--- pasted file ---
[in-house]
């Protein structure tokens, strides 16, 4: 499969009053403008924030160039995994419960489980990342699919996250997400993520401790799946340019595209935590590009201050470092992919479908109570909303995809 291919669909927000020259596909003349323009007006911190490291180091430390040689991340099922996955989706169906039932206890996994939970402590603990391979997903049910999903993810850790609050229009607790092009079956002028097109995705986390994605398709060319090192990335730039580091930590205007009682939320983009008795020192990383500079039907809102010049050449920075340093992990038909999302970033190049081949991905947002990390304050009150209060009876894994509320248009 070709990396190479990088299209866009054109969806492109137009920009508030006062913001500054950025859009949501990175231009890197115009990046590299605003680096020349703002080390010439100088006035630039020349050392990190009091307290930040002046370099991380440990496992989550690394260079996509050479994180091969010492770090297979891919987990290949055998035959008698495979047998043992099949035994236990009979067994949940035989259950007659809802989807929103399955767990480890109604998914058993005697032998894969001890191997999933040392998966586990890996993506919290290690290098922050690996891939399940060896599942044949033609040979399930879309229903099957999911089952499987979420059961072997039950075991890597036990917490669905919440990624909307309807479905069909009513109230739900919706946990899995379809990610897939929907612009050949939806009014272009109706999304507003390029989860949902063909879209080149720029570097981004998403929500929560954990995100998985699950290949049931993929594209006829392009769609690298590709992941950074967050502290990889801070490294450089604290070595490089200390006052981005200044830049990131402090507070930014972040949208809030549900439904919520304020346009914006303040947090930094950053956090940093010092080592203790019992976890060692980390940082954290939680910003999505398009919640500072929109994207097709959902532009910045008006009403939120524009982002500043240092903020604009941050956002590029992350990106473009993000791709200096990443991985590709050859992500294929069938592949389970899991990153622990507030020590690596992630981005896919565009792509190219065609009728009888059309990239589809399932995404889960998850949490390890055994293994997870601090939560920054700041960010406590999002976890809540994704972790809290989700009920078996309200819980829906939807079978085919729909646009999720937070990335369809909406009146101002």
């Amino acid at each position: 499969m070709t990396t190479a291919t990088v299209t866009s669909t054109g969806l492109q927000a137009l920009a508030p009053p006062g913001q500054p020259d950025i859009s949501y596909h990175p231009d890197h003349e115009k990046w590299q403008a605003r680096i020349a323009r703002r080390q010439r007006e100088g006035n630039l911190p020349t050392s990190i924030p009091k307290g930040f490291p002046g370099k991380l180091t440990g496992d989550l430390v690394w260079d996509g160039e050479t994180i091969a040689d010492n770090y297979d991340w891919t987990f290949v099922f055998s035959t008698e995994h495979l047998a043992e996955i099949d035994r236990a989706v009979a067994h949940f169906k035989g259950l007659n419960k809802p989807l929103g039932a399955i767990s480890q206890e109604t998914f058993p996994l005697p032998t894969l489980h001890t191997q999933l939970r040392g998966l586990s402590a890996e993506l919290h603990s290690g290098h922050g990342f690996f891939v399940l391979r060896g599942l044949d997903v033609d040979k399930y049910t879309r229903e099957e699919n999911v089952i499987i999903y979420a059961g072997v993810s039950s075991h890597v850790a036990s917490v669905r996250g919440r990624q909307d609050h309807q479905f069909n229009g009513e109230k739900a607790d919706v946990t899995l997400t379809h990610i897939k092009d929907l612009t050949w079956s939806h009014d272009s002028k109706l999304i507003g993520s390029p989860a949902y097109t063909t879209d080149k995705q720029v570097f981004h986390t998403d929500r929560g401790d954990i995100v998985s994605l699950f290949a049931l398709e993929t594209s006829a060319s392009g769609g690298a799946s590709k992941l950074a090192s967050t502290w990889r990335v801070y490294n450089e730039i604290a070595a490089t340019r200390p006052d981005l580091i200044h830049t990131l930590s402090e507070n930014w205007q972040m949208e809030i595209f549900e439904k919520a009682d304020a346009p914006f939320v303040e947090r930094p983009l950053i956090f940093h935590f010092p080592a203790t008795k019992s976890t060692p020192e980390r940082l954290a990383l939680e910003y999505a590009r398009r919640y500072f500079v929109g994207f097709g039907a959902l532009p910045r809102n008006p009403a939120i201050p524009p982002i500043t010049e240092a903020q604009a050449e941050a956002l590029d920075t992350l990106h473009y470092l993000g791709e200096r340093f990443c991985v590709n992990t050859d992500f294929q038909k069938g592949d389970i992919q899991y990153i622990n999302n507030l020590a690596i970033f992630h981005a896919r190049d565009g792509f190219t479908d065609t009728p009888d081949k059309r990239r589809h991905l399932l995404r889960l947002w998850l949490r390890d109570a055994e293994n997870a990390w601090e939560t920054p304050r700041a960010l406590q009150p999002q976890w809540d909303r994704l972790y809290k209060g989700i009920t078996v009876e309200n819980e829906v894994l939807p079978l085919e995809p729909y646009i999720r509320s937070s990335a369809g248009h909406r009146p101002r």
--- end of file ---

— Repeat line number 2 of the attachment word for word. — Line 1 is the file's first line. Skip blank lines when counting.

């Protein structure tokens, strides 16, 4: 499969009053403008924030160039995994419960489980990342699919996250997400993520401790799946340019595209935590590009201050470092992919479908109570909303995809 291919669909927000020259596909003349323009007006911190490291180091430390040689991340099922996955989706169906039932206890996994939970402590603990391979997903049910999903993810850790609050229009607790092009079956002028097109995705986390994605398709060319090192990335730039580091930590205007009682939320983009008795020192990383500079039907809102010049050449920075340093992990038909999302970033190049081949991905947002990390304050009150209060009876894994509320248009 070709990396190479990088299209866009054109969806492109137009920009508030006062913001500054950025859009949501990175231009890197115009990046590299605003680096020349703002080390010439100088006035630039020349050392990190009091307290930040002046370099991380440990496992989550690394260079996509050479994180091969010492770090297979891919987990290949055998035959008698495979047998043992099949035994236990009979067994949940035989259950007659809802989807929103399955767990480890109604998914058993005697032998894969001890191997999933040392998966586990890996993506919290290690290098922050690996891939399940060896599942044949033609040979399930879309229903099957999911089952499987979420059961072997039950075991890597036990917490669905919440990624909307309807479905069909009513109230739900919706946990899995379809990610897939929907612009050949939806009014272009109706999304507003390029989860949902063909879209080149720029570097981004998403929500929560954990995100998985699950290949049931993929594209006829392009769609690298590709992941950074967050502290990889801070490294450089604290070595490089200390006052981005200044830049990131402090507070930014972040949208809030549900439904919520304020346009914006303040947090930094950053956090940093010092080592203790019992976890060692980390940082954290939680910003999505398009919640500072929109994207097709959902532009910045008006009403939120524009982002500043240092903020604009941050956002590029992350990106473009993000791709200096990443991985590709050859992500294929069938592949389970899991990153622990507030020590690596992630981005896919565009792509190219065609009728009888059309990239589809399932995404889960998850949490390890055994293994997870601090939560920054700041960010406590999002976890809540994704972790809290989700009920078996309200819980829906939807079978085919729909646009999720937070990335369809909406009146101002």